I wrote many times about my experience with cancer. I could reflect for pages on my feelings and thoughts about what happened. But it wasn't until I began to add the specific details--describe the room and the chair where I had chemotherapy, tell about the movie I went to each week as a treat to keep myself from throwing up too much, talk on the page about what it looked like when I lost my eyebrows--did I begin to heal.

This Week's Exercise
List 10 turning points in your life, events or moments when you experienced a big change. Pick one. Set a kitchen timer for 20 minutes. Write about it as it comes, then read it over. Ask yourself which of these three doorways did you go through? See if you can fill in the missing aspects. Does it make the writing more healing for you?

Tuesday, November 3, 2009

Beginning and Ending Chapters--Bookends You Can Work on First

My weekly book-writing classes at the Hudson Valley Writers' Center are wrapping up their six-week fall session this month. We're reviewing what we've learned about first and last chapters. In my teaching, I've learned these are essential signposts, bookends to keep a writer going forward with a book project.

Many writers start with outlines. An outline seems the best way to manage a huge project like a book. Outlines stall me. I use an outline, like I use notes cards and a writing notebook, but outlines can't form the basic structure of my book. It becomes too linear, too predictable. If it doesn't surprise me, it won't surprise the reader.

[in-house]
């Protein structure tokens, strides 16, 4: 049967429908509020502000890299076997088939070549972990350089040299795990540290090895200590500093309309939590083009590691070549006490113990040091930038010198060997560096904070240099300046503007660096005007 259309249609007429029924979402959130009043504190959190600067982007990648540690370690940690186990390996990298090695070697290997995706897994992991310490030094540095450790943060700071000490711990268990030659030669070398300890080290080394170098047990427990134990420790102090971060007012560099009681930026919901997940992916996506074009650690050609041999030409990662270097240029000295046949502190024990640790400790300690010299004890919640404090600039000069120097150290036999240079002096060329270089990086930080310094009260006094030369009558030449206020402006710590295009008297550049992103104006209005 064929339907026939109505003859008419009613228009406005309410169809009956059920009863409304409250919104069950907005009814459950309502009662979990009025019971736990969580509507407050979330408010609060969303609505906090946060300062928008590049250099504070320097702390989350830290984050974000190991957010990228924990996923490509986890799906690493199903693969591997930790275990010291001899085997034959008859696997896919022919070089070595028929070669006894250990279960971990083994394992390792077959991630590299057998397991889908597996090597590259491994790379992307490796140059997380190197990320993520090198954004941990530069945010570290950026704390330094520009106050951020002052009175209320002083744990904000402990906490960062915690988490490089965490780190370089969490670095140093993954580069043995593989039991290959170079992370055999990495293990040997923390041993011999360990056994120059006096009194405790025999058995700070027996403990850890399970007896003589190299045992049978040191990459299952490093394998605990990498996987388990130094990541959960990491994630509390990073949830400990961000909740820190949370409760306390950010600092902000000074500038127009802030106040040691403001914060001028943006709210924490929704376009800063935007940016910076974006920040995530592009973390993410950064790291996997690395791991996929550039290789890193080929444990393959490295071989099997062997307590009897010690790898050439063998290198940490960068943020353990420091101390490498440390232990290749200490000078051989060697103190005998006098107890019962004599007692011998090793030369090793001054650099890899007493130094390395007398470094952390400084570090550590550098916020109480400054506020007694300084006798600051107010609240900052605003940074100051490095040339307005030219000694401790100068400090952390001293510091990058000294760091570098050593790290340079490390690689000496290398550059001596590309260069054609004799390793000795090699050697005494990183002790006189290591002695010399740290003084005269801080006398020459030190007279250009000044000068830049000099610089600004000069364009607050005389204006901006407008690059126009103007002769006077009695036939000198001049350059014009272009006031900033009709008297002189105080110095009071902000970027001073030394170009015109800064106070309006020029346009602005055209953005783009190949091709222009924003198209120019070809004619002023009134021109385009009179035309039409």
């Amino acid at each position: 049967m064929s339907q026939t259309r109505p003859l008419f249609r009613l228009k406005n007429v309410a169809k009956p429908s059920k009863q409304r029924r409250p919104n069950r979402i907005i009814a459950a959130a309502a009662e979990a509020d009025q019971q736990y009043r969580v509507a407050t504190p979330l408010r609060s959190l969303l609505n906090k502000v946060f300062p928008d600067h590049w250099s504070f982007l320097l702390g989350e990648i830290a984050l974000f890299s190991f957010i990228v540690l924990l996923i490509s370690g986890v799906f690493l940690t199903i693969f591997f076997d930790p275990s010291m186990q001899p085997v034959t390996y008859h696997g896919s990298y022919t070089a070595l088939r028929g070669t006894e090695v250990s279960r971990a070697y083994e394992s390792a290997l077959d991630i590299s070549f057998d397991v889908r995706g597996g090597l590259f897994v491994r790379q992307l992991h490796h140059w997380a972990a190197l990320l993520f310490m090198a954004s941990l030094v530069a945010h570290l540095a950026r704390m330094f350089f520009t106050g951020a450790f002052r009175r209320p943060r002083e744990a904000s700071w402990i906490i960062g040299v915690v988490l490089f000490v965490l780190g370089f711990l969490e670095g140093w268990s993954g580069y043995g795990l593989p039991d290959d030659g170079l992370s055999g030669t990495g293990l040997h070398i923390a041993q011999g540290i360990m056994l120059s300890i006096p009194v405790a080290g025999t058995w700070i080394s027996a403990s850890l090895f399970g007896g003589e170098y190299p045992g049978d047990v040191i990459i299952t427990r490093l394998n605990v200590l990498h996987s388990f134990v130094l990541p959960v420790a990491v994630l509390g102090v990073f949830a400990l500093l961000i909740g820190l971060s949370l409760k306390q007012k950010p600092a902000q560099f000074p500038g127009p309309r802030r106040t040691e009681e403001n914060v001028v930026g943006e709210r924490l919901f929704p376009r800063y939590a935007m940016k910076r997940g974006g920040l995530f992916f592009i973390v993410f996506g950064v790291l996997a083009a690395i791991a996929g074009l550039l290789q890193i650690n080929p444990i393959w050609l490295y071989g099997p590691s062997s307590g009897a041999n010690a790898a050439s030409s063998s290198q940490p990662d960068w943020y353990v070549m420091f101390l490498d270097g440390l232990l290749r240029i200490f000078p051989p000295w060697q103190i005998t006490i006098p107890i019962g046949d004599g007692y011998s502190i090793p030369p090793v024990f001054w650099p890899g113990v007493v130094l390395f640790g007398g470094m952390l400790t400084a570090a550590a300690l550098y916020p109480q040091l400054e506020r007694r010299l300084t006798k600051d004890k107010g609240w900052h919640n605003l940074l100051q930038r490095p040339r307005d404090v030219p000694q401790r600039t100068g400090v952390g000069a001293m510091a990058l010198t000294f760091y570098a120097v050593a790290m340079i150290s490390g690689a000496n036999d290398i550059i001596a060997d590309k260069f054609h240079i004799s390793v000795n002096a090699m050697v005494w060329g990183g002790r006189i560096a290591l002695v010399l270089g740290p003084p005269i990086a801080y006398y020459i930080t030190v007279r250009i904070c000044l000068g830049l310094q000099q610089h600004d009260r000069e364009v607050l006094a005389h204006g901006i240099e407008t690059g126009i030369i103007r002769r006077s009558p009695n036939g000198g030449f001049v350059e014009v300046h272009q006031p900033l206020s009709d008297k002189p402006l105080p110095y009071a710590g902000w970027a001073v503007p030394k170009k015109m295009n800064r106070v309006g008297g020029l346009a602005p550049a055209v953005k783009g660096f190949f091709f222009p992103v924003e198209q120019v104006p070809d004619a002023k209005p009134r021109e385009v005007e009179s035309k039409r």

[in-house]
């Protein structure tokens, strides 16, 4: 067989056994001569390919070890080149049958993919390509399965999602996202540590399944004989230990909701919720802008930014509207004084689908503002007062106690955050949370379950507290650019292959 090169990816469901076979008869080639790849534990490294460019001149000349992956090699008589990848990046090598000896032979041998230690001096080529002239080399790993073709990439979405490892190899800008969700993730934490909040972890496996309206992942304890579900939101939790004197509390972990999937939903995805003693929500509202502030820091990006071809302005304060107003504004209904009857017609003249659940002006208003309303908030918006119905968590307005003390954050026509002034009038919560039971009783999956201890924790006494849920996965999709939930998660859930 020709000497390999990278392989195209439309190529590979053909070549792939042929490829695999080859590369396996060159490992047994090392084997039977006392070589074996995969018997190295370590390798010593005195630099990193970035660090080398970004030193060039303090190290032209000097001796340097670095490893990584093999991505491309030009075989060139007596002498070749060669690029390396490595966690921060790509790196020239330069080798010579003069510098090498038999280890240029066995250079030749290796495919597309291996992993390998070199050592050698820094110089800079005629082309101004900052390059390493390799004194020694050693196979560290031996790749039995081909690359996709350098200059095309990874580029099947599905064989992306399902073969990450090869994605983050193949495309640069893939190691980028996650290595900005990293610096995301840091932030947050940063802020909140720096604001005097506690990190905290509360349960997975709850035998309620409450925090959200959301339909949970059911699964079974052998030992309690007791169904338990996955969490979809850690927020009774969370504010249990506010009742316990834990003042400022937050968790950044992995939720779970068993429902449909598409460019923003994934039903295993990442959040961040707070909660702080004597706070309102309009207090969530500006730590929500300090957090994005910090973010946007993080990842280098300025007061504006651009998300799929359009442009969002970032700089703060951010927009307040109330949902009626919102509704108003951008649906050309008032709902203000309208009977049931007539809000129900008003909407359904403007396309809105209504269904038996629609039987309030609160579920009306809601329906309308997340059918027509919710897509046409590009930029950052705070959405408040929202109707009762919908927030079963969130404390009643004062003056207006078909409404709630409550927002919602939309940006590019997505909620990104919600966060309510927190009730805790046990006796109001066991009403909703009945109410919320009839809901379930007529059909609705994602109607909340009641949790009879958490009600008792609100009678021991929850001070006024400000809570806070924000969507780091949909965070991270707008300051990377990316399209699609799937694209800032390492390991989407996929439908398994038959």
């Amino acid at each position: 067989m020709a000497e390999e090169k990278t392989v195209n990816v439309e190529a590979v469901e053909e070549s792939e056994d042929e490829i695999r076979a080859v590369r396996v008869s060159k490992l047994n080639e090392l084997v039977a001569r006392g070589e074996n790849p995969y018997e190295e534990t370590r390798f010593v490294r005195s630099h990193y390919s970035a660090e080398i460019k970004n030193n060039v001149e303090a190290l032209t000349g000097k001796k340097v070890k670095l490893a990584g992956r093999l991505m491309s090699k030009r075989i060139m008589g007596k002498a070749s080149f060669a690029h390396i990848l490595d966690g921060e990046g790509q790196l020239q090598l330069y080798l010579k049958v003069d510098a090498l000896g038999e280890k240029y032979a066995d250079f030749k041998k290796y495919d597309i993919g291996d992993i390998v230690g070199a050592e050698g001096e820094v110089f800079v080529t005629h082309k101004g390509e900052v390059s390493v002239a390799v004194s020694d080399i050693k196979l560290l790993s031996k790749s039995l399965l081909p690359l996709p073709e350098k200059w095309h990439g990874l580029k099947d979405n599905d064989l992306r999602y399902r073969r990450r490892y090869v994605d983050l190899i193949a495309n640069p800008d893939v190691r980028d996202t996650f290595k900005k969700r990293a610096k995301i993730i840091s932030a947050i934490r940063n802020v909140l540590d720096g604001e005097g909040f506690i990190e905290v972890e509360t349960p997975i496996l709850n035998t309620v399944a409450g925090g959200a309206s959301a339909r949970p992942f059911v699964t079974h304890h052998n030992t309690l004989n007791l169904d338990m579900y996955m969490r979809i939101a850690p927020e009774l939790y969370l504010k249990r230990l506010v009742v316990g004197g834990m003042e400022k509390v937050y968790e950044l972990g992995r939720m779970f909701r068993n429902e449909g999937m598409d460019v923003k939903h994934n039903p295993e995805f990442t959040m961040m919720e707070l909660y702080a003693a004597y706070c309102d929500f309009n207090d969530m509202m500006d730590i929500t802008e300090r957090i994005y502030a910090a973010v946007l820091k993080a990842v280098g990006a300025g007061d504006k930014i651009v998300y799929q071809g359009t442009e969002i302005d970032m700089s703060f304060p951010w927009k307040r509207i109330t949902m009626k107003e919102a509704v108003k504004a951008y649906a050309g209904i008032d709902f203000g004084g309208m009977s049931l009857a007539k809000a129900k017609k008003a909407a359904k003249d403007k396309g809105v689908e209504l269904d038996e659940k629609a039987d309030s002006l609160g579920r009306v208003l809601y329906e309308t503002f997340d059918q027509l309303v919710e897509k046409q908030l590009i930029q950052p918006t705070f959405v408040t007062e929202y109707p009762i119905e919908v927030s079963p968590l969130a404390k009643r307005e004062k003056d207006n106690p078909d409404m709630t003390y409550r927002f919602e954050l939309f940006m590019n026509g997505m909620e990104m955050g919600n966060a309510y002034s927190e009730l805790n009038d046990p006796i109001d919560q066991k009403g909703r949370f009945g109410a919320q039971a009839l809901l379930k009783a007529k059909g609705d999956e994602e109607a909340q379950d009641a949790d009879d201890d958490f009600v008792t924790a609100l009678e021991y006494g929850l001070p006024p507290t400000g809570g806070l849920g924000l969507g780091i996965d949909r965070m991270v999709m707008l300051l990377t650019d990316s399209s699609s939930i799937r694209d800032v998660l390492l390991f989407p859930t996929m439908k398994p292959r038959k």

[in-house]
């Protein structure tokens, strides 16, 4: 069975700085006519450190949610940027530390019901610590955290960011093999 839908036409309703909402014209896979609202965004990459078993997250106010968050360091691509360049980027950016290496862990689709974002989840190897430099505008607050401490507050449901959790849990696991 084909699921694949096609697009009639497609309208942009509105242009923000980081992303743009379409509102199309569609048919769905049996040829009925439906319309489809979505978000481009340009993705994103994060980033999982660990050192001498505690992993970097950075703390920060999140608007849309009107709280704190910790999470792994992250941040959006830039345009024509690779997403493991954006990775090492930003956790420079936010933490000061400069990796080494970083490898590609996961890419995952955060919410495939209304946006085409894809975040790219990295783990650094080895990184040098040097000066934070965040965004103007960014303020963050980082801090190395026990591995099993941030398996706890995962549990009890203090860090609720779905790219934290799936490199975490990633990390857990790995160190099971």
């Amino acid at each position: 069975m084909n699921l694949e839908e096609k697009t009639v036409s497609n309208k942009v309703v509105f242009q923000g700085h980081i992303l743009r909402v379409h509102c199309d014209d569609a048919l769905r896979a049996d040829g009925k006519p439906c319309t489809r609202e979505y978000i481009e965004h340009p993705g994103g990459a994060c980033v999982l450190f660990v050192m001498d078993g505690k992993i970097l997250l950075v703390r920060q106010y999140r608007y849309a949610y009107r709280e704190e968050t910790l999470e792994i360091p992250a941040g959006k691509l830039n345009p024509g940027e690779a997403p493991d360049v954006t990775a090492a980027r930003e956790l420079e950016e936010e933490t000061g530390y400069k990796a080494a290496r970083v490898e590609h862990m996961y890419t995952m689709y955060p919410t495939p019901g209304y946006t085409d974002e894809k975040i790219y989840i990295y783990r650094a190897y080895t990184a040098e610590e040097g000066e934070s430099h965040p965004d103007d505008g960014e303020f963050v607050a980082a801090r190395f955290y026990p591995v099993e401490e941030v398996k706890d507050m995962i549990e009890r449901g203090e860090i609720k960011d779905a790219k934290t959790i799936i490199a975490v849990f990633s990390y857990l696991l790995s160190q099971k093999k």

I use islands to start a book. Kenneth Atchity (author of A Writer's Time) introduced me to the concept of "islands," although Natalie Goldberg and others use them too. Islands are nonsequential units of writing, dramatic moments in fiction or memoir, teaching moments in nonfiction.

I begin my book in islands, not worrying how they're going to link up. I just let myself write freely.

Freedom's great. But have you ever noticed what happens when there's too much freedom? Islands become hard to organize. The writer starts to lose perspective on her project. I use another tool, storyboarding, to help this. But even more effective is the exercise of first and last chapters.

Your First Chapter Must Have . . .
In our summer session, my writing classes worked on their first chapters. I asked them to consider these "must haves" in a first chapter:

1. Introduction of main players (narrator, others) via anecdote
2. Introduction of main dilemma or conflict (fiction and memoir) or main questions or need (nonfiction) that the book will answer
3. Placing the reader in a relevant container (physical and emotional and cultural setting) that will echo throughout the book